Towards a Participatory Global Imaging System: Evaluating Case Studies of Participatory Rural Appraisal and GIS in the Developing World

By King, Brian H. | Cartography and Geographic Information Science, January 2002 | Go to article overview

Towards a Participatory Global Imaging System: Evaluating Case Studies of Participatory Rural Appraisal and GIS in the Developing World


King, Brian H., Cartography and Geographic Information Science


Introduction

The need to include local participation in development and planning projects has received greater attention in recent years due to the growth in research on sustainable rural livelihoods (Scoones and Thompson 1994; Carney 1998; Scoones 1998; Bebbington 2000), sustainable development (WCED 1987; Adams 1990; Lele 1991; Merchant 1992; Escobar 1996), participatory rural appraisal (Chambers 1994a, 1994b; 1997; Moser 1998), and political ecology (Hecht 1985; Blaikie and Brookfield 1987; Peet and Watts 1996; Bryant and Bailey 1997; Blaikie 1999). Although these traditions have divergent goals, they share a general interest in addressing local scale processes through the use of participatory techniques. In recent years, advocates of these methods have begun integrating GIS and multimedia tools to represent alternative sets of knowledge in planning processes in order to present local knowledge and control of geographic space in the developing world to national and international agencies (Brown et al. 1995, Harris et al. 1995, Peluso 1995, Rocheleau and Ross 1995, Hodgson and Schroeder 1999).

Tangentially there is growing attention within the GIS community to local participation, social theory, and diverse sets of knowledge. Known alternatively as "participatory GIS," "public participation GIS," or "community-integrated GIS," the inclusion of local concerns and knowledge into GIS planning has become a central concern for a number of GIS practitioners (Pickles 1995; Harris and Weiner 1998; Obermeryer 1998; Shiffer 1998; 1999). The adoption of GIS by PRA advocates has occurred at the same time as GIS practitioners have expressed concern over local participation and has resulted in a number of case studies in the developing world that combine participatory methods with GIS. The central aim of this paper is to evaluate these case studies to assess lessons for future participatory GIS research.

This paper begins with an overview of participatory rural appraisal and its recent adoption of GIS tools. The use of participatory mapping techniques to present "counter-maps" is discussed to suggest how GIS is being utilized to challenge state interpretations of geographic territory. The complementary series of GIS and Society debates that occurred within the GIS community in the 1990s are then addressed, with a focus upon local participation and community empowerment. I then evaluate ten case studies in Latin America, Africa, and Asia that combine participatory methods with GIS and argue that this research tends to fall into two categories: to create representations of local knowledge or to engage in analysis for long-term planning. Although the ten cases have different goals and approaches, a commonality is limited attention to the participatory process itself. This is a critical omission, as the participatory process shapes access to information and tools and affects their adoption by different community members and national agencies. Additionally, even though the case studies provide evidence that local communities can participate in planning processes, the majority fail to address the outcome of combining GIS with participatory methods. I conclude that future research on participatory GIS must address the participatory process to demonstrate how effective these projects are at meeting community goals and in shaping policy outcomes.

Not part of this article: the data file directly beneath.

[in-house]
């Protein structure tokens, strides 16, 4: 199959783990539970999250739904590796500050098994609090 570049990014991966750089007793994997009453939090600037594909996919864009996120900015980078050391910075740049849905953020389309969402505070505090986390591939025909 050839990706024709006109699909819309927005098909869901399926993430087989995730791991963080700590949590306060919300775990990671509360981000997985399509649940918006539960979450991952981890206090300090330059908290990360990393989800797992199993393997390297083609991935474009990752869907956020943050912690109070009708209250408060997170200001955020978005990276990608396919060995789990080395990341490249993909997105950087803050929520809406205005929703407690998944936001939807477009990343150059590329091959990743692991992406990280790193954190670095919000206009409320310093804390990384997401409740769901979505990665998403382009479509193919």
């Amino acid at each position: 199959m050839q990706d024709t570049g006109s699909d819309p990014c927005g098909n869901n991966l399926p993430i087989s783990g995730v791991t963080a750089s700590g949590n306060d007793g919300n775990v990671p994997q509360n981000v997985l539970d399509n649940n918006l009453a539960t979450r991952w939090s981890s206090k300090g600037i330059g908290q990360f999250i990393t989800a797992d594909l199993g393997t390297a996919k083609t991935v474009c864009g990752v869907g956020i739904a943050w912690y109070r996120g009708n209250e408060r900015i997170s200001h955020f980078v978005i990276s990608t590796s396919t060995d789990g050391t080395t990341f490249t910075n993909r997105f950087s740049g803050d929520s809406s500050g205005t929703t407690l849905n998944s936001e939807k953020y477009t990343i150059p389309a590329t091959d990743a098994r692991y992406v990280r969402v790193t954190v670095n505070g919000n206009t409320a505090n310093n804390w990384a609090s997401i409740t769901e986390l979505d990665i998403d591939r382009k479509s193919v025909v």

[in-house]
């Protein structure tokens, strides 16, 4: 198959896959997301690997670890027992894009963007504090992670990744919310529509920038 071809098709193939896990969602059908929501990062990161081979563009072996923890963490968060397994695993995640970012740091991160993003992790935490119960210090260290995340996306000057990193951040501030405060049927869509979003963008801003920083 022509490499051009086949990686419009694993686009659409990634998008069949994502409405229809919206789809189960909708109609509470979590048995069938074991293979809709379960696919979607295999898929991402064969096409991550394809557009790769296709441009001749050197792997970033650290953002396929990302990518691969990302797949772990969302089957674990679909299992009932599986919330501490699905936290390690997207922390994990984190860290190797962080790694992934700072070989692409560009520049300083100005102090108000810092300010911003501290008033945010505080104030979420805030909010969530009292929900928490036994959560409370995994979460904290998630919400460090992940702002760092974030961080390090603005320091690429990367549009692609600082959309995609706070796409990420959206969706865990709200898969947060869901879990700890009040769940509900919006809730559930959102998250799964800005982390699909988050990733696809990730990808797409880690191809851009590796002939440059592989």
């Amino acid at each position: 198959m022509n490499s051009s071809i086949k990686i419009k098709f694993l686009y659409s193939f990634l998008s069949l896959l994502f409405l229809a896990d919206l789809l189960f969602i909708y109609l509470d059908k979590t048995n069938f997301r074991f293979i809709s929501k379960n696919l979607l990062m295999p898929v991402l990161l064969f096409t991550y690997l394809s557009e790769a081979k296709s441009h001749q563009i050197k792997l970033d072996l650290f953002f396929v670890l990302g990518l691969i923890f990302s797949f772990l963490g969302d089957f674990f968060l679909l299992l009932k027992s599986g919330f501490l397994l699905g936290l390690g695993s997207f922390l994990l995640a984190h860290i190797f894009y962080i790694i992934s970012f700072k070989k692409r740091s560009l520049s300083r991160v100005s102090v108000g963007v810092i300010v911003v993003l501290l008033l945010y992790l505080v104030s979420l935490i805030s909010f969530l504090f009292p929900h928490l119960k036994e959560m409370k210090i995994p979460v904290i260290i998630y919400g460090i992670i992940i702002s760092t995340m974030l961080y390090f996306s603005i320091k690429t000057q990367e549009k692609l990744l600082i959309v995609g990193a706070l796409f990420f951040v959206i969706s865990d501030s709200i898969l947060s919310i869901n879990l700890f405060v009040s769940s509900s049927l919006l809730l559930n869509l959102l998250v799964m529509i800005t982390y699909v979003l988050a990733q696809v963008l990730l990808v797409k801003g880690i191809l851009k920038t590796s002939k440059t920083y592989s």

Participatory Rural Appraisal, Conservation, and Counter-mapping

Within geography, anthropology, sociology, cultural studies, and a number of other disciplines there has been growing attention to a diversity of approaches and methods that enable local people to share and analyze local knowledge within planning processes. Commonly identified as participatory rural appraisal, these methods have been particularly important in challenging top-down development projects and methodologies that can ignore local knowledge and participation. …

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